Bishop Curry led services at our Cathedral last Sunday in celebration of the Cathedral’s bicentennial. Monday he addressed the clergy of our Diocese, so I heard him twice last week. I am a huge fan.
Bishop Curry told us the story of his first day as the rector at his first Church soon after he was ordained many years ago now. His Church had a daycare center. So, there he is in his new office, and along comes a little boy, who sees him and asks, “Are you God?” Father Curry said that he was not God, that he just worked for God. The boy wandered off.
A few minutes later, a little girl came by, and she also wanted to know if he was God. He told her he was not.
Later the whole class came by on their way to the playground. And, as they went by, they all addressed him as God. “Hi, God.” Welcome, God.” “Good to see you, God.”
Bishop Curry told us, that got him thinking. He realized the children were not wrong.
He didn’t mean that he thought he might be God. But, he thought to himself, our calling as Christians is to reflect the grace and love of God. God’s love should shine in us and through us to everybody we meet. We are called to be windows through which people can see God. In principle, people should be able to look at us and catch a glimpse of God at work in us. That is a high calling, and it is our calling.
Unfortunately, we routinely fail to reflect God’s love so clearly. So here is another thing, a more depressing thing, that Bishop Curry told us. Polls show that non-Christians, particularly young ones, don’t see us as windows through which God’s grace and love shine. Their impression of Christians is that we are narrow-minded, bigoted, judgmental, and hypocritical.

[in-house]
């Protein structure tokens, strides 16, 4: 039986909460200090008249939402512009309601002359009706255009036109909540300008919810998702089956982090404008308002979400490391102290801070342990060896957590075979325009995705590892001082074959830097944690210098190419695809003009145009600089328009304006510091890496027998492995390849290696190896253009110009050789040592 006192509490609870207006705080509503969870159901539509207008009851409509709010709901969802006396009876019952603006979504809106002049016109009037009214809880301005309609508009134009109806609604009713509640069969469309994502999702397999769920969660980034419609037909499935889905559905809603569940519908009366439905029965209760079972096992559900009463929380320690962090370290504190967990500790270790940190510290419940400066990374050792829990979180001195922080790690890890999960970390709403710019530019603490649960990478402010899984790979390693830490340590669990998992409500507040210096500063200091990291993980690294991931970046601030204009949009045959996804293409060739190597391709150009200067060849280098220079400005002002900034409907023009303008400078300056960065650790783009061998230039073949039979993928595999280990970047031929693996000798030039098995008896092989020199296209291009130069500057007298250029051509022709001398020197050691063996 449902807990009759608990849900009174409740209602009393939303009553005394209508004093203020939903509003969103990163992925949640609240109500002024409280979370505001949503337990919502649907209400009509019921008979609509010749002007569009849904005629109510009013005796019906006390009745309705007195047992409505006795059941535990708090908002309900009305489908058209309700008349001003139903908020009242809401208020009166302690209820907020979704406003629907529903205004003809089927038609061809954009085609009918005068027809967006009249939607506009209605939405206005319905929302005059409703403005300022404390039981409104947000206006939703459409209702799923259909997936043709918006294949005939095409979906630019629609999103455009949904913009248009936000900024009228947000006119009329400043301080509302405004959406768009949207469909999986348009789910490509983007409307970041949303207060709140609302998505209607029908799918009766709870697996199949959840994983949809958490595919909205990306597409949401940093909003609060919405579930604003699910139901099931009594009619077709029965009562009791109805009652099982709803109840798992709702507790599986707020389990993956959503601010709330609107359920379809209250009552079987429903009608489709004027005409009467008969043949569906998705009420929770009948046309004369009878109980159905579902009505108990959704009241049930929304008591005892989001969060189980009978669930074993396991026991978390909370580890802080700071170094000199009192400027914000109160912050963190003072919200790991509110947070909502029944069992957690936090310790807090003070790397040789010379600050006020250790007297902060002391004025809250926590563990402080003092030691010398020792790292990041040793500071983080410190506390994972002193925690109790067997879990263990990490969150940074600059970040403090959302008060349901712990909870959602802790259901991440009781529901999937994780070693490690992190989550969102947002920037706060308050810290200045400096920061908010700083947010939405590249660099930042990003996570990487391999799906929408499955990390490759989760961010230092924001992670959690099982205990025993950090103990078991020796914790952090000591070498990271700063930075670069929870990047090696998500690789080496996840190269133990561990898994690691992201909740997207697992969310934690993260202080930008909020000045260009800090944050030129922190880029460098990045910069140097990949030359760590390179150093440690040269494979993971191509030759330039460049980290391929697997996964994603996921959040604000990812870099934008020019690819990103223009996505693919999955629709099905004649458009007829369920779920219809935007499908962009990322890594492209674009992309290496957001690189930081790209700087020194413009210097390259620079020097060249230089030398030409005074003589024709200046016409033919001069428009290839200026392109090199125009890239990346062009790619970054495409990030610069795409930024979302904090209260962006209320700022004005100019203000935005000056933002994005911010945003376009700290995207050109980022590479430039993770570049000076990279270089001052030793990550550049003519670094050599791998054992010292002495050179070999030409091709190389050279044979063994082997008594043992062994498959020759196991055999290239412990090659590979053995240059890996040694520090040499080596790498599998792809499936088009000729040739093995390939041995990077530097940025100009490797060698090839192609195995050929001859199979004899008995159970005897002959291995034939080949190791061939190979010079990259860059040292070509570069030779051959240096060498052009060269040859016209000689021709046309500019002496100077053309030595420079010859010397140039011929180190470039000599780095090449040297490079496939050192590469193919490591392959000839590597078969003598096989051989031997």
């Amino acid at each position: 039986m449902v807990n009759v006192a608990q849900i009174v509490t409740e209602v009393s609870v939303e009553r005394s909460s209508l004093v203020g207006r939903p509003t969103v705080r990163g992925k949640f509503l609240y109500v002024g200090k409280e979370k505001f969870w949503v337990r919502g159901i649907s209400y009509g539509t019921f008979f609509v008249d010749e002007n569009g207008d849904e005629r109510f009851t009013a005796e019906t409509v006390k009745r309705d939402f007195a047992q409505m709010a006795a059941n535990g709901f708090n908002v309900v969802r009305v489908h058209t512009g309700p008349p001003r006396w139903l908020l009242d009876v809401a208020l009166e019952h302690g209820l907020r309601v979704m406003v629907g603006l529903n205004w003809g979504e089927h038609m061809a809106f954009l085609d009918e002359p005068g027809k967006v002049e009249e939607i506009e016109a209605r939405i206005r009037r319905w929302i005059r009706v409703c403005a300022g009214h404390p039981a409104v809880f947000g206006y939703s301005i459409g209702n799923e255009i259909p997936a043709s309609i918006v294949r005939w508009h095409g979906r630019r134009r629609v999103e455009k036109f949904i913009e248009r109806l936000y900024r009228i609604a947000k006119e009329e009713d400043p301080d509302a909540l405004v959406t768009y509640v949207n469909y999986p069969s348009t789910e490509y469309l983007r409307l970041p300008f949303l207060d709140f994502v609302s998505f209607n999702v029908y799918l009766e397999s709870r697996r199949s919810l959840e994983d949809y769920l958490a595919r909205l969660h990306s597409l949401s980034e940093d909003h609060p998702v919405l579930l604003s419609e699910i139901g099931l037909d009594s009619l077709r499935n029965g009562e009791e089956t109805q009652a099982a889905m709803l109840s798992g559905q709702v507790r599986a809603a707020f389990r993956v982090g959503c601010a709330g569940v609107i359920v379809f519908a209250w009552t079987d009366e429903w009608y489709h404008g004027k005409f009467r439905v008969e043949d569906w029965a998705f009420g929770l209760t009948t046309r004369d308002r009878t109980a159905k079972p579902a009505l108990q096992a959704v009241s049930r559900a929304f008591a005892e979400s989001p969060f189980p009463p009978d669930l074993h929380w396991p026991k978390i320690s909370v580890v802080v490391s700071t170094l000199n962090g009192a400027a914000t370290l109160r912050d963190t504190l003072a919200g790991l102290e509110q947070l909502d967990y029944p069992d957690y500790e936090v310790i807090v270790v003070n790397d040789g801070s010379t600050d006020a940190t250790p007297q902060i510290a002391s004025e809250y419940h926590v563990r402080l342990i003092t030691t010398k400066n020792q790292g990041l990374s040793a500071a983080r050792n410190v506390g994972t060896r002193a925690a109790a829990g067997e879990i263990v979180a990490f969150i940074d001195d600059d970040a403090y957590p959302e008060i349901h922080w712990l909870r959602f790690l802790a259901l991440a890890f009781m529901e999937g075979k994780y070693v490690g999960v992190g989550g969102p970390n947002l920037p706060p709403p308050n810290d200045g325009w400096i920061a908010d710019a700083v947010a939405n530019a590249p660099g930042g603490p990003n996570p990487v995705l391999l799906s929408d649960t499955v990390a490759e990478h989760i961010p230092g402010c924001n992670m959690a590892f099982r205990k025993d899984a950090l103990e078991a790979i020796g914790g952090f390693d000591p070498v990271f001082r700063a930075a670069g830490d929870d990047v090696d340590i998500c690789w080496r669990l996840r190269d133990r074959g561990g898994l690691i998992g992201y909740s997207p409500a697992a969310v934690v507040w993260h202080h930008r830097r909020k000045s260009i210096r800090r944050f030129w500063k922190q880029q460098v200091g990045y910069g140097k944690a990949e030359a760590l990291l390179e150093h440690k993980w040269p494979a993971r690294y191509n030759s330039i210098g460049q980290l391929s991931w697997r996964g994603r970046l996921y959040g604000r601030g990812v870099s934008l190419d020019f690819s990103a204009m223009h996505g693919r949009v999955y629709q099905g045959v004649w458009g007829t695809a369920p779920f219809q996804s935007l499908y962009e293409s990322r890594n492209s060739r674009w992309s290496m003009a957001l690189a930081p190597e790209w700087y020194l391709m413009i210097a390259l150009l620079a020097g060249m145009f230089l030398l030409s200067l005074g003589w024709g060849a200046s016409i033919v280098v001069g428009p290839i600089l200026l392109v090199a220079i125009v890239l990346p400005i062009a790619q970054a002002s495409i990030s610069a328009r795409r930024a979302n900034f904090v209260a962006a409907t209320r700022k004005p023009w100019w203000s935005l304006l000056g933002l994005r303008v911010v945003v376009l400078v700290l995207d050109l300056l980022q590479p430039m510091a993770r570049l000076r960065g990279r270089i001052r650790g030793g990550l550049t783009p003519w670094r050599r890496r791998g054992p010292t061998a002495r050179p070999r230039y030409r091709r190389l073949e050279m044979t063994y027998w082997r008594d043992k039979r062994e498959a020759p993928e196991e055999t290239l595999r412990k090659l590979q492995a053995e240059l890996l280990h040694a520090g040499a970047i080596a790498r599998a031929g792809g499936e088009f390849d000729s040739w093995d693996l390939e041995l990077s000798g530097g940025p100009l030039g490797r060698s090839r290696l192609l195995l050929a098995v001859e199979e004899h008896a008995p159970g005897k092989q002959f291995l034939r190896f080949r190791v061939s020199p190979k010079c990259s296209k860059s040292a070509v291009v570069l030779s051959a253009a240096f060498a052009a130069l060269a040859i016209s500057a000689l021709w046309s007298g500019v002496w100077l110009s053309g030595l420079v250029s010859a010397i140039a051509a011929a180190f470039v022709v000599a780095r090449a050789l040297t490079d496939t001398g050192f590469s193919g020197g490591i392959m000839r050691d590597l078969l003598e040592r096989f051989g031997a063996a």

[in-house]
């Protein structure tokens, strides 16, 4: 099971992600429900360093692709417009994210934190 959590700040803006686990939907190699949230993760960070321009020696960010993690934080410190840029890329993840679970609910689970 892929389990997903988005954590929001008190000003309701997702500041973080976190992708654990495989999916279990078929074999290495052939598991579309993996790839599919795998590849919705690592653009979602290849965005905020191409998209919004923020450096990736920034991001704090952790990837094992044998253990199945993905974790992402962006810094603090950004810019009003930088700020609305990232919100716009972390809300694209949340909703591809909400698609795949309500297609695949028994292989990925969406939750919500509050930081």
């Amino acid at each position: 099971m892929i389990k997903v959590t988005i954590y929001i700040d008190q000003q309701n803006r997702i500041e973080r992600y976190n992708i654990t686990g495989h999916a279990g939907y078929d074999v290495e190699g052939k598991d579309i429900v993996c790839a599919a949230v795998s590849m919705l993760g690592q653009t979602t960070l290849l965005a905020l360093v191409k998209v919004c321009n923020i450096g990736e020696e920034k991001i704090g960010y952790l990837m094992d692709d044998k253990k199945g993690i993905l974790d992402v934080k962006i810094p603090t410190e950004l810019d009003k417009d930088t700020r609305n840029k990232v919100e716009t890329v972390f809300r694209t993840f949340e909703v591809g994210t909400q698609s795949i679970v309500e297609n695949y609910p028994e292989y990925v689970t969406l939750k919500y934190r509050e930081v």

I know a lot of Christians, and so I say with great confidence that that picture is not accurate. But we should not simply dismiss it either. If non-Christians cannot see God’s love in us, we are not doing our job.
So Bishop Curry challenged us. He challenged us to live a Christianity that looks like Jesus.
We should live like Jesus. We should love like Jesus. We should forgive and help and heal and pray like Jesus.
Jesus shows us the way. Jesus helps us to walk the way. And Jesus commands us to bring our friends and our neighbors and our enemies and everybody else along by showing them what life in God looks like, by showing them a Christianity that really does look like Jesus.
But how? How do we do that?
Here’s another story Bishop Curry told us. Many of you will know this story, which was made into a movie.
In 2009, Chesley Sullenberger, aka “Sully,” was flying a plane that ran into a flock of Canadian geese. The birds clogged up the engines, and the plane lost power. Sully knew he couldn’t make it to an airport, so he decided to land the plane on a river. Apparently, that had never been done before, not successfully. Sully had to improvise. He landed the plane, and the passengers were saved.
Sully’s improvisation worked because he had prepared himself for that moment. Sully had never practiced landing a plane on water. But Sully had practiced flying. In the crisis moment, he could draw on the skills he had cultivated even though the specific situation he faced was new.
Here is how he described it. “For years, I've been making small, regular deposits in this bank of experience, education and training. And on January 15, the balance was sufficient so that I could make a very large withdrawal.”